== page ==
General Category1-Jul-16No wait+3 years, 2 months
China1-Jul-161-Jan-16–6 months
Central America1-Jul-16No wait+3 years, 2 months
India1-Jan-061-Jul-09+3 years, 6 months
Mexico1-Jul-16No wait+3 years, 2 months
Philippines1-Jul-16No wait+3 years, 2 months
Vietnam1-Jul-16No wait+3 years, 2 months

Very significant retrogression for most countries in this category, but China ticks forward:

  • Over 3-year retrogression for the general category, Central America, India, Mexico, the Philippines, and Vietnam
  • Six-month advance for China

Finally, just to be complete about all of this: In the EB-4 “special immigrants” category, the wait times remain unchanged for all countries.
In the EB-5 investor category, India and Vietnam now see long waits, while China — where long waits are already the norm — edges forward slightly.

CategoryCountryNew Cut-off DateOld Cut-off DateChange in Wait Time
EB-4: Special ImmigrantsGeneral CategoryNo waitNo waitNo change
ChinaNo waitNo waitNo change
Central America1-Jul-161-Jul-16No change
IndiaNo waitNo waitNo change
Mexico1-Jul-161-Jul-16No change
PhilippinesNo waitNo waitNo change
VietnamNo waitNo waitNo change
CategoryCountryNew Cut-off DateOld Cut-off DateChange in Wait Time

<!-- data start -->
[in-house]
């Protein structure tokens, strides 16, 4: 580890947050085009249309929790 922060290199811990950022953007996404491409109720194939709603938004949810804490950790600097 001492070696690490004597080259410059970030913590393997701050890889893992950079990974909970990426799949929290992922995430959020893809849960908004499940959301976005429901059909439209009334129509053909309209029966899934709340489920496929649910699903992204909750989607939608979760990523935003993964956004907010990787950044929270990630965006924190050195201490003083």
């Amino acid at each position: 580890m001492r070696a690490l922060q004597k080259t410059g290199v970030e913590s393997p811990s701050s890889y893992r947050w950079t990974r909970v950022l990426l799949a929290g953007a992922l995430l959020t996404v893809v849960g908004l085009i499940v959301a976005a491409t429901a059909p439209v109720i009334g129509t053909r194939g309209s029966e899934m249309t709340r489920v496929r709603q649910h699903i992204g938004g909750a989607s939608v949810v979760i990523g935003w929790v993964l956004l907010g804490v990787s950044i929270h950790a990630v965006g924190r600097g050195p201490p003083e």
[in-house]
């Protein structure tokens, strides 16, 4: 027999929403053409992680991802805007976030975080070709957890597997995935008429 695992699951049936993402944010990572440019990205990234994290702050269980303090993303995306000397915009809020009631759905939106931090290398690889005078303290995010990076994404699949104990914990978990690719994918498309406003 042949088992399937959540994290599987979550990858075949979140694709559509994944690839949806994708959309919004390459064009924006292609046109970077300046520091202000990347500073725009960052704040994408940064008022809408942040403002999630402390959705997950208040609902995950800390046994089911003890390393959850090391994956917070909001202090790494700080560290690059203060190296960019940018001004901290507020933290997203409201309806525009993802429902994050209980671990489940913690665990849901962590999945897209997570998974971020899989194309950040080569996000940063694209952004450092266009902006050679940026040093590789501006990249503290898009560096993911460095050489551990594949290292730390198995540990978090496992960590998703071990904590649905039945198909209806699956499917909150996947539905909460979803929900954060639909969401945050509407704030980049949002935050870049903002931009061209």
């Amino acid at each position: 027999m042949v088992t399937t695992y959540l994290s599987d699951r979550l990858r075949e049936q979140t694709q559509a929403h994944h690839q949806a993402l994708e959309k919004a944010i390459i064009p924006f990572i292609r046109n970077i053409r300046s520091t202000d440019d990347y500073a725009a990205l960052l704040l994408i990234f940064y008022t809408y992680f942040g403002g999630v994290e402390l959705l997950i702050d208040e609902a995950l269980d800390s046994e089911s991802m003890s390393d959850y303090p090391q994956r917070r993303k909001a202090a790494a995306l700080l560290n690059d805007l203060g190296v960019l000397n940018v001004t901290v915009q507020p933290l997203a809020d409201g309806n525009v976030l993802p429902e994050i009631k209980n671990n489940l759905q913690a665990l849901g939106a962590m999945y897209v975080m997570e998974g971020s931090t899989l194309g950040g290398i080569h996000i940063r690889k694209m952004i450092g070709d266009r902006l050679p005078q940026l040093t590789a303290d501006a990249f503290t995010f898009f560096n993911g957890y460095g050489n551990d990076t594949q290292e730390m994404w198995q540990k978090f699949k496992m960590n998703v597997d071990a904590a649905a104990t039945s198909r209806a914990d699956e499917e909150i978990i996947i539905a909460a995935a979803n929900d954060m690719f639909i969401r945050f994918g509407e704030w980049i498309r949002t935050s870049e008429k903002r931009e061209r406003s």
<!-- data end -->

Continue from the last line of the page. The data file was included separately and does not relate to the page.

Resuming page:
EB-5: InvestorsGeneral CategoryNo waitNo waitNo change
China15-Oct-141-Oct-14–2 weeks
Central AmericaNo waitNo waitNo change
India15-Oct-141-May-17+2 years, 6 months, 16 days
MexicoNo waitNo waitNo change
PhilippinesNo waitNo waitNo change
Vietnam15-Oct-141-Oct-16+1 year, 11 months, 16 days

Why This Matters

If you’re in line for a green card, it’s important to keep track of actual changes (and likely future developments) in the Visa Bulletin. It’s always a good idea to prepare all the documents needed for your green card application ahead of time, so you can be ready to file as quickly as possible once the Visa Bulletin shows that a green card is available to you. By failing to file in a month when a green card is available, you risk facing a surprise backward movement (“retrogression”) in the next Visa Bulletin, which would close your window of opportunity for filing a green card application.

Stay tuned for next month’s update! As always, we’ll highlight all the important changes for you. In the meantime, enjoy watching this video of a LegoTown promo event that becomes a cat-astrophe.